As a result, these regulatory movements are now starting to affect technological trends as well. Consumer-focused regulations would lead many tokens/coins to be deemed as securities in the future. Consequently, one of the overarching trends for 2019 is the emergence of Security Token Offerings (or STOs), and projects like CoinBX are already looking to capitalize on this by building simpler on-ramps for conducting STOs while being fully compliant with current laws. It is expected that there will be more instances of technology mimicking regulatory movements.
In the longer run, we have always seen that law embraces innovation. No matter how long it takes. Legal precedents are already being set the world over in such cases as Blockvest, Bithumb, Bitcoininfo, and so on. It is only a matter of time before we start to see more level-headed regulations globally. An effectively regulated market leads to lesser instances of fraud and greater consumer protection, while at the same time encouraging FinTech innovation. And by the signs of it, we are moving firmly in that direction.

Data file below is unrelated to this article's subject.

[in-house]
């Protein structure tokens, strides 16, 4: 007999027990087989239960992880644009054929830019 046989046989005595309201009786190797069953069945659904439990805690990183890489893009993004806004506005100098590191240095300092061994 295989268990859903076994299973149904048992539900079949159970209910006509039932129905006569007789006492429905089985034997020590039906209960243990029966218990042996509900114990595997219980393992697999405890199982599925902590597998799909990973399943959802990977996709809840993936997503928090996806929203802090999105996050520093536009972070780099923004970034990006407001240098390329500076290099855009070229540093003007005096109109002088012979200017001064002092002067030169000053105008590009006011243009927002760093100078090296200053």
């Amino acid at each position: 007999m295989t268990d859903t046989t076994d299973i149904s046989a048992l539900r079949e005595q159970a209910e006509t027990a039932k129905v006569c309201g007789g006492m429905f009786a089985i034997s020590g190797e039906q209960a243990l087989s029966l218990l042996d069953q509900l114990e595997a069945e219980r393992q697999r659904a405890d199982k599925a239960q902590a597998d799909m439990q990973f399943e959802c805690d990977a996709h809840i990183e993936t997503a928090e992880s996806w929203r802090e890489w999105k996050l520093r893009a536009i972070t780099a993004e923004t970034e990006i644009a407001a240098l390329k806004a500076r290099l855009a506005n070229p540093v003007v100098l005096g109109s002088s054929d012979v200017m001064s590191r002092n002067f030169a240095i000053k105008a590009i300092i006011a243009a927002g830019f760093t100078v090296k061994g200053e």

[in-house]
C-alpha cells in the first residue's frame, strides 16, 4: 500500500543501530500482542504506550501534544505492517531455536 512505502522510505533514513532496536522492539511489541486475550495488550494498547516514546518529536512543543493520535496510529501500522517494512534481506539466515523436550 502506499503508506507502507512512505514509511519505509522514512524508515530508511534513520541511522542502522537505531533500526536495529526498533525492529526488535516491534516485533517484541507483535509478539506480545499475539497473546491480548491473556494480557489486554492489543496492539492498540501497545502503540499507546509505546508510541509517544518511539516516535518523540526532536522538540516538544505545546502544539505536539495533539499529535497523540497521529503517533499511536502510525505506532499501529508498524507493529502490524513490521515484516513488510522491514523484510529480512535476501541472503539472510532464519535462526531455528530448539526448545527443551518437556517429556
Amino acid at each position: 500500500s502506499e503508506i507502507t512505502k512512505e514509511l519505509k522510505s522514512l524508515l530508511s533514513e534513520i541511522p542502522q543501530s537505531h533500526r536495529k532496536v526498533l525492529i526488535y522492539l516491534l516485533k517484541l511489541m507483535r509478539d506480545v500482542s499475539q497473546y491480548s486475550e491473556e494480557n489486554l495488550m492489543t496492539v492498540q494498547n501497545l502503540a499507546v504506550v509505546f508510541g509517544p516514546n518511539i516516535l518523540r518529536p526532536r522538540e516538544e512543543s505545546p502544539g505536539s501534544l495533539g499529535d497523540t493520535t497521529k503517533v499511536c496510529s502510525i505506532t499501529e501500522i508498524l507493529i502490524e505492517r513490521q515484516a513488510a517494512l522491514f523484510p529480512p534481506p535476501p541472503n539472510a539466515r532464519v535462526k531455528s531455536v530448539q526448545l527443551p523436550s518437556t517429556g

About the Authors:
Rohit Chatterjee is an Analog Design Engineer working in Texas Instruments, and Abhijoy Sarkar is a banker-turned-entrepreneur. They are high school friends who lost contact years ago. They reunited over crypto in early 2018 and have been investing through mutual research and shared knowledge.
They wrote this article as a writing gig through the crypto-freelancing platform MatchBX.io, letting them get rewarded for their work.
Regulations in the Realm of Digital Assets was originally published in Hacker Noon on Medium, where people are continuing the conversation by highlighting and responding to this story.